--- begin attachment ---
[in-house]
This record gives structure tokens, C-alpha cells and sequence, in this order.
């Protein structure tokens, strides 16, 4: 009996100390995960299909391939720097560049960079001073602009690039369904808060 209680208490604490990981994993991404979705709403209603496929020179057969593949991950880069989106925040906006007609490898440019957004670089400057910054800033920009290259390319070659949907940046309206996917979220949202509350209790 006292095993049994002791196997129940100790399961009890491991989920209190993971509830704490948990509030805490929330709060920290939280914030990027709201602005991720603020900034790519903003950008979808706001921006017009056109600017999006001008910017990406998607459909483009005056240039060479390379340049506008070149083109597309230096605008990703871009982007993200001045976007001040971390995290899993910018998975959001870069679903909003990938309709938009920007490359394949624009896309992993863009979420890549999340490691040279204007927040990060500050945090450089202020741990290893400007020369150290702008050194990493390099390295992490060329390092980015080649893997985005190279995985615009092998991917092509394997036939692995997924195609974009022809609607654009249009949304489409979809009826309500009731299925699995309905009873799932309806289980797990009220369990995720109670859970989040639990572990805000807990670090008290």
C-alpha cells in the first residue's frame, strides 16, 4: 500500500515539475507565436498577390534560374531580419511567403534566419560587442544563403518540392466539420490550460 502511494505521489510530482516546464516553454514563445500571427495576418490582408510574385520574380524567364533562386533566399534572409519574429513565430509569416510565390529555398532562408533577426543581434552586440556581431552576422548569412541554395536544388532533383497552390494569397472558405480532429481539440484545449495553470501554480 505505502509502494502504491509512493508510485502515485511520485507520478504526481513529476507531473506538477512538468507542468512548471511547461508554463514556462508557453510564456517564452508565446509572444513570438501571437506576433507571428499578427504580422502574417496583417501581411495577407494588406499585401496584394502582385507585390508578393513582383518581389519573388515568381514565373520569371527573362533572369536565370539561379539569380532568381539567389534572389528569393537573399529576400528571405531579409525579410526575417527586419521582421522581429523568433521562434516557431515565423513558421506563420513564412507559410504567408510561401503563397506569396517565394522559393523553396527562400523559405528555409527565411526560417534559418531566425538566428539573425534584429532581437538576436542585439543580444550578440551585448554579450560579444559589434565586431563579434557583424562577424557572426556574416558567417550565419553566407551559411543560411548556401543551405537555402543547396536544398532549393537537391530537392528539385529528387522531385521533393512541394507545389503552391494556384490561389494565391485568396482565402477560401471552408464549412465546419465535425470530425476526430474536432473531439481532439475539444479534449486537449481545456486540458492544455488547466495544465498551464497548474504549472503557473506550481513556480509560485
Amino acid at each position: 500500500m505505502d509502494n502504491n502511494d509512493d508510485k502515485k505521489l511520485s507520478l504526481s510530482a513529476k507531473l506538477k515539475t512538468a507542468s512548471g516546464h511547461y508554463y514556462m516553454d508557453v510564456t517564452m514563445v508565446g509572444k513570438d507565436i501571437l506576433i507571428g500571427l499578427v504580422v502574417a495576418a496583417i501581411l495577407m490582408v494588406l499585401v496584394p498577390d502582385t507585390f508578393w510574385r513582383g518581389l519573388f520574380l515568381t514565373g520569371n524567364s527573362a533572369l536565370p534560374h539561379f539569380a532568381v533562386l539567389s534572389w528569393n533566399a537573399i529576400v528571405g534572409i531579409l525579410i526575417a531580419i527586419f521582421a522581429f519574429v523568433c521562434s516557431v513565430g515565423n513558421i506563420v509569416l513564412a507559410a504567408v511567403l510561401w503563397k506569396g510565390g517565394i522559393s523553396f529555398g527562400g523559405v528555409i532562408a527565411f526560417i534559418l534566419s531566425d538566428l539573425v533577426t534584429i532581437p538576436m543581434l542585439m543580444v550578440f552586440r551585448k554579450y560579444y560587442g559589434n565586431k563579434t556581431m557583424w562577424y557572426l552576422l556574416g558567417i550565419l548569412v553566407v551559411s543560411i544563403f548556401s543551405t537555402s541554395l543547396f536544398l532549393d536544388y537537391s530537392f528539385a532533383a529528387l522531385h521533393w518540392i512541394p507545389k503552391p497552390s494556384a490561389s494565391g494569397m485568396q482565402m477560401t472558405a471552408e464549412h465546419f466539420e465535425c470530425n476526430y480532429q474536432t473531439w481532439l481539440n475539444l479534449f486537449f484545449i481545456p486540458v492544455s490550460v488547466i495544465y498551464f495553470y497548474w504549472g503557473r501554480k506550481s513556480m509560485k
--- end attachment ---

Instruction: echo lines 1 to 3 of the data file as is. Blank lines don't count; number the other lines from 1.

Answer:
[in-house]
This record gives structure tokens, C-alpha cells and sequence, in this order.
């Protein structure tokens, strides 16, 4: 009996100390995960299909391939720097560049960079001073602009690039369904808060 209680208490604490990981994993991404979705709403209603496929020179057969593949991950880069989106925040906006007609490898440019957004670089400057910054800033920009290259390319070659949907940046309206996917979220949202509350209790 006292095993049994002791196997129940100790399961009890491991989920209190993971509830704490948990509030805490929330709060920290939280914030990027709201602005991720603020900034790519903003950008979808706001921006017009056109600017999006001008910017990406998607459909483009005056240039060479390379340049506008070149083109597309230096605008990703871009982007993200001045976007001040971390995290899993910018998975959001870069679903909003990938309709938009920007490359394949624009896309992993863009979420890549999340490691040279204007927040990060500050945090450089202020741990290893400007020369150290702008050194990493390099390295992490060329390092980015080649893997985005190279995985615009092998991917092509394997036939692995997924195609974009022809609607654009249009949304489409979809009826309500009731299925699995309905009873799932309806289980797990009220369990995720109670859970989040639990572990805000807990670090008290």